AKAA | Also Known As Africa

Paris, November 10-12, 2017

Indigo is the colour of the purest spirit, the purest love. It runs through our history on the African continent, adorning our bodies even as it stains them so we do not forget. For artists Robyn Denny and Mamela Nyamza, this body of work is not only an archival interrogation, it is a quest, an unexplored journey through painting and performance into history and a narrative exploring colonial-era enslavement and the commercial indigo and fabric trade. Indigo Passage to Healing is simultaneously a deep form of remembering, and a ritual to begin cleansing and finding collective healing of bodies and memory in the present.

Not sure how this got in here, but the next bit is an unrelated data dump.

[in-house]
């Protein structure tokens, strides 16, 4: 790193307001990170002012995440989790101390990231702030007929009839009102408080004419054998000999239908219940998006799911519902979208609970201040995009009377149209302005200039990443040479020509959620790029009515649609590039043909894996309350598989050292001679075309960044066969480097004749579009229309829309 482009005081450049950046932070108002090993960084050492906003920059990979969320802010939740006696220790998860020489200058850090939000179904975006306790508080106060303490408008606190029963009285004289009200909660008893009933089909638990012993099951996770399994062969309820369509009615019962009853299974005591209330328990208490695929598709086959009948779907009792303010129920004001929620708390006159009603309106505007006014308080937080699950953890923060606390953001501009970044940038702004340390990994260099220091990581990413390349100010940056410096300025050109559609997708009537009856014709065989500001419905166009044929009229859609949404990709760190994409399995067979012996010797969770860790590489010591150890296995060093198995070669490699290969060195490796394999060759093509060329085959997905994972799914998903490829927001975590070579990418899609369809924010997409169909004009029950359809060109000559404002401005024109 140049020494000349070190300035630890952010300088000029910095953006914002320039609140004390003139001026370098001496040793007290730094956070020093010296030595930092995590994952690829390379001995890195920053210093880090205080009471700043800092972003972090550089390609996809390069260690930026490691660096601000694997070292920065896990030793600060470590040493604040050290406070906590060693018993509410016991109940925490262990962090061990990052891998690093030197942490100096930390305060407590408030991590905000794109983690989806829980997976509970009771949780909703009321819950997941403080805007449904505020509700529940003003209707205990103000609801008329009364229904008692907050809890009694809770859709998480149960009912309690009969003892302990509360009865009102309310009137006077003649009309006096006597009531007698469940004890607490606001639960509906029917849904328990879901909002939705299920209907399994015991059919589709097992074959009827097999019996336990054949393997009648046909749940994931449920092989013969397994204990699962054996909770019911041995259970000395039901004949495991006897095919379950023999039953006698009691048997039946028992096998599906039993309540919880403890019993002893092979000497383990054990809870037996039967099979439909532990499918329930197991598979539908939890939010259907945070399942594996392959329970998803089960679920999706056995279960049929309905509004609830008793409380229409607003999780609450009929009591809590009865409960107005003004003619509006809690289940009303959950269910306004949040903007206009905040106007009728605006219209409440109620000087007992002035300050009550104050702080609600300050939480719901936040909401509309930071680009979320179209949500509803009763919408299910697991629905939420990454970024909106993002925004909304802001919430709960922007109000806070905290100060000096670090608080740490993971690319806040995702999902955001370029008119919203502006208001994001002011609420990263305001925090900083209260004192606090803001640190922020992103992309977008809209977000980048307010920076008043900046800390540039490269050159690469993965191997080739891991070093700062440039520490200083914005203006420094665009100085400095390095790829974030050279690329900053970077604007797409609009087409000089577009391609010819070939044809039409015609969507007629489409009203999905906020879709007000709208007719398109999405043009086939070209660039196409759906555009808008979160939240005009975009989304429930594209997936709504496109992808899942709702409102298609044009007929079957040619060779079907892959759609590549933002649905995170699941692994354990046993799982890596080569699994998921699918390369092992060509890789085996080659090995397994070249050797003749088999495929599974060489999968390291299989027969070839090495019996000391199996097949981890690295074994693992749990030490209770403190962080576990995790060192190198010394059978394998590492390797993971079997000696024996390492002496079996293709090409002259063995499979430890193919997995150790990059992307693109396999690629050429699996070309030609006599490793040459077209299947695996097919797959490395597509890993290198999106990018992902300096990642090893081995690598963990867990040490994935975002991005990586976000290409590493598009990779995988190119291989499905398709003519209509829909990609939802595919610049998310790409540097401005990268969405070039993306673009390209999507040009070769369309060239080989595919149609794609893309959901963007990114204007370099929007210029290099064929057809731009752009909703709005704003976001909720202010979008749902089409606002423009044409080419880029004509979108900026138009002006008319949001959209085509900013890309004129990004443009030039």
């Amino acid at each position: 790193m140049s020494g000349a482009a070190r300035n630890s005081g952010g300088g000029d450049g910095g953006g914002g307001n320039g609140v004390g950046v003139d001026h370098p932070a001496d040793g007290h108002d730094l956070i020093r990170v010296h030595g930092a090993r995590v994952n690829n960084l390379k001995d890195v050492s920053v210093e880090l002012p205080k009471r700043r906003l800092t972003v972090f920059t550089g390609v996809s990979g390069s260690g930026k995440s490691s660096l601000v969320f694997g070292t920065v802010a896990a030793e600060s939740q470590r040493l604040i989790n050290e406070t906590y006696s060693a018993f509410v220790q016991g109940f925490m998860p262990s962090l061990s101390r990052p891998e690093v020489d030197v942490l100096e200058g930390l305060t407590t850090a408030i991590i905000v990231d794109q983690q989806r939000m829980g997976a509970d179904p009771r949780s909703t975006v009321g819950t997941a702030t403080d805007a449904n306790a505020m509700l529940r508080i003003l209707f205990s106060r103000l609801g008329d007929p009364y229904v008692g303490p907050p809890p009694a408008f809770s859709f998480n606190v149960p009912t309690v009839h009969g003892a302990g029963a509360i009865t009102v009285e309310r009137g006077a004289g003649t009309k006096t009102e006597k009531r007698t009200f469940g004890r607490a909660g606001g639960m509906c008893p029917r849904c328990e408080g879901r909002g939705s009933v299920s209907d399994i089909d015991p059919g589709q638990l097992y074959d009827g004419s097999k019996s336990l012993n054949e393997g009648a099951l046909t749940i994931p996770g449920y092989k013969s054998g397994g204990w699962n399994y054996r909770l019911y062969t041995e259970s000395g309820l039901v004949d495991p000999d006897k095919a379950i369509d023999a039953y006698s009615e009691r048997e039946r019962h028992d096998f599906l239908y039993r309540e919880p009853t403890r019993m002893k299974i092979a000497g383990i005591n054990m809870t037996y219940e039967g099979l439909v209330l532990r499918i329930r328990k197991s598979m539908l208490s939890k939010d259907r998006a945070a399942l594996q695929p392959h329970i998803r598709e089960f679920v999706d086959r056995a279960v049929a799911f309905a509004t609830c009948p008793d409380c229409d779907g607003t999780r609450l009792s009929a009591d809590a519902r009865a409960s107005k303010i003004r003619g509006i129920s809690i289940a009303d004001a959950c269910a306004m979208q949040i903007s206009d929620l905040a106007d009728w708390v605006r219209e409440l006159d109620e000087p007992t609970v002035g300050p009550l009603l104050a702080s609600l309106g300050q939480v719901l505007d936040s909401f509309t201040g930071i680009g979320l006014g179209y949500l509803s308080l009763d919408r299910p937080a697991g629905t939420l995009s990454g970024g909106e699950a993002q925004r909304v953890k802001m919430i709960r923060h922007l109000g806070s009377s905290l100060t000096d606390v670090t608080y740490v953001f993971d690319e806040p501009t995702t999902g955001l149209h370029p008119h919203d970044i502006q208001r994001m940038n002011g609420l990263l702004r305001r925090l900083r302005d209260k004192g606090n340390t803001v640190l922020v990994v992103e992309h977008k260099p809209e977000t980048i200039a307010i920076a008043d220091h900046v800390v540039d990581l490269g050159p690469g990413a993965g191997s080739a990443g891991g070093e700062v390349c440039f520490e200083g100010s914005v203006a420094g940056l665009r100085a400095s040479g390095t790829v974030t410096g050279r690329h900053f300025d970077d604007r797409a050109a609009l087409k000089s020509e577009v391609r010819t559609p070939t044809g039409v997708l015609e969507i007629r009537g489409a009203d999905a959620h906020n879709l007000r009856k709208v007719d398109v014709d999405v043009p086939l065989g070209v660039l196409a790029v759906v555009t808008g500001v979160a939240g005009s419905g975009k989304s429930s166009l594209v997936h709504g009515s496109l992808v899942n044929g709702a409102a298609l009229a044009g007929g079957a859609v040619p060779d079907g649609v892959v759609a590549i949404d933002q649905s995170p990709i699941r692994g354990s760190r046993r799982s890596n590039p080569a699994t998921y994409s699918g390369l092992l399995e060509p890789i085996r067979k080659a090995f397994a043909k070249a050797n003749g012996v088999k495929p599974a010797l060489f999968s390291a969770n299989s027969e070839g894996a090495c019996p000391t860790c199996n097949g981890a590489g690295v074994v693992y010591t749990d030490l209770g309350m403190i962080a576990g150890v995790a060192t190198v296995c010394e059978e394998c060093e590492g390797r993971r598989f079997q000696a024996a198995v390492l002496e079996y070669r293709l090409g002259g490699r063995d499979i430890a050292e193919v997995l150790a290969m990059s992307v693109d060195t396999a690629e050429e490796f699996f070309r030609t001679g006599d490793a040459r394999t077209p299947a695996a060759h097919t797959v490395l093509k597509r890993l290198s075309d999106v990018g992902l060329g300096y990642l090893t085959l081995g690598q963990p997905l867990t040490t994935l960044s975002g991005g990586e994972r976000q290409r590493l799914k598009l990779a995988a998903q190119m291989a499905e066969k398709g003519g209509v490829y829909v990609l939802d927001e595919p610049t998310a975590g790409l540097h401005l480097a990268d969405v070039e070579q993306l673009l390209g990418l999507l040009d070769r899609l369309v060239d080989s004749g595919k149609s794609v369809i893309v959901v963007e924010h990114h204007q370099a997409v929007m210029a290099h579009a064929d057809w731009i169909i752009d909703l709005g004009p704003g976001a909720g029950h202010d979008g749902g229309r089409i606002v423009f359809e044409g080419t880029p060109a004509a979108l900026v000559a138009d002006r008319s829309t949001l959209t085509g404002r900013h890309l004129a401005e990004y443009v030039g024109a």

The work boldly explores memory and history within the context of a contemporary interrogation of de-coloniality in Africa. It beautifully tracks the history of empire and within that history, the ideological domination and material extraction that defined the oppression of women. Curator, Beathur Mgoza Baker says the exhibition recalls the invisibility of women from the Cape right up the West Coast of Africa, through Mali, Benin, Nigeria and Ghana to remember their contribution because there are bodies everywhere – bodies in the gaping holes of our history, littering colonial-era narratives and choking the pages of historical texts that have excluded them, their bodies and names. This work is a beautiful ode to those bodies of African women who quietly enabled vast profits through their enslavement and sweat.


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